Democrats Slam Trump Administration for Uncompromising Stand in COVID-19 Relief Talks

The two camps remained in a deadlock over the issue of an appropriate COVID-19 relief package for the country.

The Trump administration was criticized by Democratic leaders on Wednesday for refusing to compromise on their position regarding the scope and size of the next package aimed at providing COVID-19 relief, while the two camps remained in a deadlock over the issue.

In a joint statement, House Speaker Nancy Pelosi and Senate Minority Leader Chuck Schumer said: "Democrats have compromised. Repeatedly, we have made clear to the Administration that we are willing to come down $1 trillion if they will come up $1 trillion. " The statement added, "However, it is clear that the Administration still does not grasp the magnitude of the problems that American families are facing."

Trump wears mask
President Donald Trump Twitter/SABC News

Treasury Secretary Blames Democrats

The Democratic leaders' statement came after a conversation with Treasury Secretary Steven Mnuchin earlier in the day, reports Xinhua news agency. "An overture was made by Secretary Mnuchin to meet and he made clear that his televised comments from earlier today still stand: the White House is not budging from their position concerning the size and scope of a legislative package," Pelosi and Schumer said.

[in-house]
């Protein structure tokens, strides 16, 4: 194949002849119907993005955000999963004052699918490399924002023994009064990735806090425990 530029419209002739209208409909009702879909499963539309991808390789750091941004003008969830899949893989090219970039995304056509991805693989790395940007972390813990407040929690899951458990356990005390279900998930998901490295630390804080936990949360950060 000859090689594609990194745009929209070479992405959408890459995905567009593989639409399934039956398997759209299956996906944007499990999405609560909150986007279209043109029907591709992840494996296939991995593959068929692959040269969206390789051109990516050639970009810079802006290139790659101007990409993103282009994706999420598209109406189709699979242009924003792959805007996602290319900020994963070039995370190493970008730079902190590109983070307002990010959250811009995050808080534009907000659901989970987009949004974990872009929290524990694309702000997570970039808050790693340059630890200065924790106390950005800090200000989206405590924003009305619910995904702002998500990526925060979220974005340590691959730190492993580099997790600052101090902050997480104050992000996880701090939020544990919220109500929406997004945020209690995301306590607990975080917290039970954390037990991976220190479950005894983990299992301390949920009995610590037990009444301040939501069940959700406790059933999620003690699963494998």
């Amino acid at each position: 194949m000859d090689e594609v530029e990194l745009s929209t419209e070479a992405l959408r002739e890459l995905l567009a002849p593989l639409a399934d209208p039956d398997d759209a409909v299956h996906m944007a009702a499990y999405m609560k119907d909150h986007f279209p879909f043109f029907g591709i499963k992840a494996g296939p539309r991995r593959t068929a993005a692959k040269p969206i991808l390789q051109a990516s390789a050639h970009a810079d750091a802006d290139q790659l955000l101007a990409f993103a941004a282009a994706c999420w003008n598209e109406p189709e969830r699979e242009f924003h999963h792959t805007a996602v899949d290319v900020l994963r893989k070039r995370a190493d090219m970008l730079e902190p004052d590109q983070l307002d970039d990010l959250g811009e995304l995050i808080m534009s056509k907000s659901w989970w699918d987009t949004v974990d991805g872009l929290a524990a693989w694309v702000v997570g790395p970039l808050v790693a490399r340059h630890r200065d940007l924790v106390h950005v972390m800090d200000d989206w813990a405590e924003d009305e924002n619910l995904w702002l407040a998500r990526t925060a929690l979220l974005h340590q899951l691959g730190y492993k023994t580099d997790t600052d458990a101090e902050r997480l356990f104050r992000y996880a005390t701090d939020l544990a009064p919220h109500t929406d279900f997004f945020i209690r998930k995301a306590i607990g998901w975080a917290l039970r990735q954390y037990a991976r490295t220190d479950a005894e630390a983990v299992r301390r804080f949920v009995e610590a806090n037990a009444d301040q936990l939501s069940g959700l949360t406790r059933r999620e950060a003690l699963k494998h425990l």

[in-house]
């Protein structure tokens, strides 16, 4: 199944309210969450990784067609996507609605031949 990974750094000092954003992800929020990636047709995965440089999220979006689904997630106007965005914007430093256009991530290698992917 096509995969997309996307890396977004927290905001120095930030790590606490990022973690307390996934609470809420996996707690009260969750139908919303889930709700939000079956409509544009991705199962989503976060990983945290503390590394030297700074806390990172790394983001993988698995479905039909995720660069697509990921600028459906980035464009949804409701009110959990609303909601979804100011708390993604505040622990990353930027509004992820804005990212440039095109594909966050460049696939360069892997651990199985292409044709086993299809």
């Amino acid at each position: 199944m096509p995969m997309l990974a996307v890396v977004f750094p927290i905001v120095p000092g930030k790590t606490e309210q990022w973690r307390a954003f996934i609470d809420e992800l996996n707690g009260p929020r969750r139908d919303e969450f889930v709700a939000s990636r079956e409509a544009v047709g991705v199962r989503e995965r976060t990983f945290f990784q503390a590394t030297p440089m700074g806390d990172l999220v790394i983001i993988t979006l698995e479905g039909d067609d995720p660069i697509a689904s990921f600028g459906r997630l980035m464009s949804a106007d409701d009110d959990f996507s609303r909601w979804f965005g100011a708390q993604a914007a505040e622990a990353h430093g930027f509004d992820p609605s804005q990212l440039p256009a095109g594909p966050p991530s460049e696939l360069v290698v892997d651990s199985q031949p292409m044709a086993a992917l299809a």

Mnuchin, however, rebutted the criticism shortly after. In a statement, he said the Democratic leaders' statement is not an accurate reflection of the phone conversation he had with Pelosi earlier in the day. "She (Pelosi) made clear that she was unwilling to meet to continue negotiations unless we agreed in advance to her proposal, costing at least $2 trillion," Mnuchin said. "The Democrats have no interest in negotiating."

Collapsed Negotiations

Negotiations between Democratic leaders and White House officials collapsed on August 7 as both sides blamed each other for making little progress. House Democrats unveiled a $3 trillion relief proposal in May, but didn't gain support from the Republicans.

Senate Republicans released their $1 trillion proposal in late July, just a few days before the extra $600 weekly unemployment benefits expired. On August 8, Trump signed a series of executive orders to extend certain COVID-19 economic relief, but they are unlikely to provide a meaningful boost to the overall economy.

(With inputs from agencies)